Altmann affirms signs of hope in the ecumenical movement
“The WCC can be and still is prophetic today,” said the Rev. Walter Altmann, moderator of the World Council of Churches (WCC) Central Committee, reflecting in his opening address to the committee here on highs and lows in the ecumenical movement and on the identity of the WCC.
In his Aug. 29 address, Altmann spoke of “sailing” the ecumenical movement, traditionally symbolized as a boat, and how its journey continues towards “transformation and overcoming injustice”. The 150-member Central Committee is currently meeting at the Orthodox Academy of Crete here ― its last meeting before the 10th WCC Assembly in Busan, South Korea, in November 2013.
The AGAPE (Alternative to Economic Globalization Addressing Peoples and Earth) study process of the WCC, said Altmann, has proved that “the major global economic structure shows a reality that excludes most, benefits a few privileged” people and destroys the earth’s natural resources. He stressed that outcomes of the AGAPE study are significant amidst the current European financial crisis.
“We are meeting in Greece, the country hardest hit by the crisis in the Euro community. Regardless of the errors that may have been committed by the political practice of Greece, there is no doubt that they came associated with a global policy of unfettered markets and limitless financial speculation,” he said.
Altmann added that “many, if not most, of the statements of the AGAPE background document about the ongoing and potential consequences of economic injustice were sadly proven in recent years.”
Speaking on the churches’ calls for a strong and effective Arms Trade Treaty, Altmann expressed hope for the process despite negotiations being postponed at the United Nations Conference on the Arms Trade Treaty (ATT) in July this year. He led the ecumenical delegation at the UN conference in New York.
“For decades, churches around the world have been calling for an Arms Trade Treaty that would protect people from irresponsible arms transfers. We will not let go of this demand,” Altmann observed, quoting the WCC general secretary, Rev. Dr Olav Fykse Tveit, from his message following the ATT conference.
Similarly, Altmann shared the frustration felt by many over the lack of strong commitments at the United Nations Conference on Sustainable Development, also known as Rio+20. Even so, he spoke about positive aspects of the conference.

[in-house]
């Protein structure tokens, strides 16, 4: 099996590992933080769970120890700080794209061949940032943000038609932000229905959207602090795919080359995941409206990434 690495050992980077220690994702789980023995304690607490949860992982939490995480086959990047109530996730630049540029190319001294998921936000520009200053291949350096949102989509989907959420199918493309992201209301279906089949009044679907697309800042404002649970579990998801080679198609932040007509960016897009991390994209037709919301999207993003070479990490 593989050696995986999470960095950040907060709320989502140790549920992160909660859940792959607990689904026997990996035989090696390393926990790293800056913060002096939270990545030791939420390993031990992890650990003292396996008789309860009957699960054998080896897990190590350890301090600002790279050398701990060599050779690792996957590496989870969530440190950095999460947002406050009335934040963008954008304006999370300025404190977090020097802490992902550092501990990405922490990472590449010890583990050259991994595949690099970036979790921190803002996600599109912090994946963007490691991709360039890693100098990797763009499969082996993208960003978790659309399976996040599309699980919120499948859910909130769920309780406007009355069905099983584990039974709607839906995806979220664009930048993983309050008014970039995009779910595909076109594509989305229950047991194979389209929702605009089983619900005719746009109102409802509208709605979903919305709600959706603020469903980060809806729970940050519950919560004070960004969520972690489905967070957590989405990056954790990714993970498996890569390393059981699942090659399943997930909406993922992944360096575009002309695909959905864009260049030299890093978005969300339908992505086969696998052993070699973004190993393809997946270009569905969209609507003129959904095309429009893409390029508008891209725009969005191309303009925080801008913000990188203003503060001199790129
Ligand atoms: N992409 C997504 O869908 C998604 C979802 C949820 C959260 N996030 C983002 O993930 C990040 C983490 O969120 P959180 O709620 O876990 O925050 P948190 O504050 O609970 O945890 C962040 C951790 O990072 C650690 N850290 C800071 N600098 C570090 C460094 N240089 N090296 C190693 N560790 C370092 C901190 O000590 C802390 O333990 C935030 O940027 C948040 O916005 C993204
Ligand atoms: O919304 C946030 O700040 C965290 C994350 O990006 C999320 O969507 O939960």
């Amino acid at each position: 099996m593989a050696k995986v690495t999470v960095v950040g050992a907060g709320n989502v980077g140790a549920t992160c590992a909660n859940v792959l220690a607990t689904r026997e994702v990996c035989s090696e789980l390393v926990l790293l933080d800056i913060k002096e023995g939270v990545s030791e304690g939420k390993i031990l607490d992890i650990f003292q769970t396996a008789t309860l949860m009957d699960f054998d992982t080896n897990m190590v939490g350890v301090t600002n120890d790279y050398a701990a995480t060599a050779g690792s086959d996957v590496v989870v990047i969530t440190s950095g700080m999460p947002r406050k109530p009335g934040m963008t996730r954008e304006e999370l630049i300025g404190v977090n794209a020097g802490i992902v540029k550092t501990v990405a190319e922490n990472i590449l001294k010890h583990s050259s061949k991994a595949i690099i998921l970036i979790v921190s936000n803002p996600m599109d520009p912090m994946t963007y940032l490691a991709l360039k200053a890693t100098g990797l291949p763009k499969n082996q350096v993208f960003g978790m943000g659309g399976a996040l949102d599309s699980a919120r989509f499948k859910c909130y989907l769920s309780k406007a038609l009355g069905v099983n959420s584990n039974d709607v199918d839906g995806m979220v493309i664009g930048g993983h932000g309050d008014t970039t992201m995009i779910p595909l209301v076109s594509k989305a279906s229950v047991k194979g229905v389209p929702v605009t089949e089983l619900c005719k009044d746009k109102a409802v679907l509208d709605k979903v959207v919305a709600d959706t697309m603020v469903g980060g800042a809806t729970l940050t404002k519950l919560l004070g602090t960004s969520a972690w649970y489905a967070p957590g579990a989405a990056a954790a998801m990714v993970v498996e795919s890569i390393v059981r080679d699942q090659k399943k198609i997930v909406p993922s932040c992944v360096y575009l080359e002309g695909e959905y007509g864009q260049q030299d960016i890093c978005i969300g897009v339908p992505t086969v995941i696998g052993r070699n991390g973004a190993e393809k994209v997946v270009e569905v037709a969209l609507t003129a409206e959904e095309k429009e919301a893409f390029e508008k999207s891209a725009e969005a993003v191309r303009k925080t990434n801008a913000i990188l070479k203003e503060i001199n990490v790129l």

“The WCC, alongside other partner organizations, such as the Ecumenical Advocacy Alliance and ACT Alliance, underlined the positive aspects of the outcome document of Rio +20. These included the adoption of language that values rights, including very specific ones, such as the right to water and sanitation,” he said.
He went on to say that the Rio+20 document does offer “material for our organizations to continue their advocacy work around the intertwined themes of human and environmental rights”.
Altmann also expressed appreciation for the Second Vatican Council in his report, saying, “There is no doubt that the Second Vatican Council was nurtured largely by the ecumenical biblical and theological research of those recent years, including discussions about Tradition in the Faith and Order Commission.”
He called ecumenical initiatives with the Roman Catholic church important steps towards mutual recognition along the way to Christian unity.
Commenting on struggles of churches for justice, peace and transformation, Altmann reflected on the theme of the WCC’s upcoming 10th Assembly in Busan, Korea.
“The theme ‘God of life, lead us to justice and peace’ is an invocation of God, knowing that we are in the midst of a journey and we cannot stand still, and we must not resist. On the contrary, we must let God push us further on the path of justice and peace.”